Customer demands and competitive pressures continue to create a desire for faster ink jet printing combined with higher resolution. Thus, there is a strong desire in the inkjet printing art to increase the repetition rate at which ink can be ejected from a printhead. Increasing the repetition rate requires that more energy be applied to the resistors in the printhead, thereby causing the printhead to dissipate more heat, and possibly to become hotter. However, if the printhead becomes too hot, the ink will not be ejected from the printhead properly. That is, if the printhead becomes too hot, the ink may not be ejected in the proper amount, or perhaps not at all. This failure to properly eject ink from the printhead is sometimes referred to as a “misfire,” and causes poor print quality.
In addition, misfiring may cause the printhead to quit functioning at a particular print orifice because it is possible for the electrical resistor to open-circuit. This open circuiting of a printing resistor is similar to blowing a fuse, and can result from excessive temperature buildup at the printing resistors. This type of failure creates a permanent loss of printing ability at that orifice location of the printhead. Such a loss of printhead function is a terrible inconvenience to the user as the ink jet printing cartridge must be replaced, even though it may be nearly full of ink. Therefore, it is very important to more efficiently remove heat generated by the resistors or other energy dissipating elements of an ink jet printhead.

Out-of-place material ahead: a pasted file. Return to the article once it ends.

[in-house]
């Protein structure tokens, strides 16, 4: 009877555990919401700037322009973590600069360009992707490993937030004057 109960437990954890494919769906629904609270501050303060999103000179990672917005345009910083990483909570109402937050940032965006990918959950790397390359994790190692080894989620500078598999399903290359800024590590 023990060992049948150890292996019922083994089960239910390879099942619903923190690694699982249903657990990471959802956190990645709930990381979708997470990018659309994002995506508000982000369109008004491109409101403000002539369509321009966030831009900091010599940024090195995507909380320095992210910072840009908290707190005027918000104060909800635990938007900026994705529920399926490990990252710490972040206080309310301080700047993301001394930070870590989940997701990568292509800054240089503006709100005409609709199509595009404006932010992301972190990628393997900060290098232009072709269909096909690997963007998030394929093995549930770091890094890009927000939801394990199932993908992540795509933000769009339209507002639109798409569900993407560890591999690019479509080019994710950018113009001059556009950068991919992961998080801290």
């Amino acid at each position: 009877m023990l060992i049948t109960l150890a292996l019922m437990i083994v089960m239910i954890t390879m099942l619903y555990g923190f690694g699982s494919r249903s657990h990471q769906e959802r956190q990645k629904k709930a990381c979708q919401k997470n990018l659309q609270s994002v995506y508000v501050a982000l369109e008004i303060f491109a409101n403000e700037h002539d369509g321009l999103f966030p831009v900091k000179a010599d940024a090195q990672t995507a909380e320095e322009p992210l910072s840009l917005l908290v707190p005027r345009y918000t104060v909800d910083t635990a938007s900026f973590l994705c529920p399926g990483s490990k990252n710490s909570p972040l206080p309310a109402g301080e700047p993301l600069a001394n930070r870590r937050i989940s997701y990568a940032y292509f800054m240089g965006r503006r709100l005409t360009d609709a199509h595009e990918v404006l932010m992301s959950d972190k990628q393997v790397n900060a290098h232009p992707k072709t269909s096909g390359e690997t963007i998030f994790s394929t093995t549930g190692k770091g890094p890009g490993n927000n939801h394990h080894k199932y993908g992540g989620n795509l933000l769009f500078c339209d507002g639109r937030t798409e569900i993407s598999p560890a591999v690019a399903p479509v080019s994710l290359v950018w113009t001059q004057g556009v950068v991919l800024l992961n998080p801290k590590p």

Another factor which works against cooling the resistors or other energy dissipating elements of an inkjet printhead is the pursuit of higher print densities. Higher print densities result in higher resolution in the characters of a printed document, or in an image, and make possible the reproduction of near-photographic quality inkjet images. However, as the resolution of an inkjet printhead increases, the amount of ink ejected during each firing of an orifice needs to be reduced. That is, the volume of ink in each “ink jet” ejected onto the print medium is decreased, making a greater number of firing cycles necessary to print a particular character or image. Further, the adjacent orifices are moved closer together. This increase in closeness of the adjacent orifices and their respective resistors or other energy dissipation elements, means that during operation of the printhead more energy is dissipated in a smaller volume of material. Thus, the amount of space and mass which is available to move the residual heat away from the energy dissipation elements or resistors is reduced.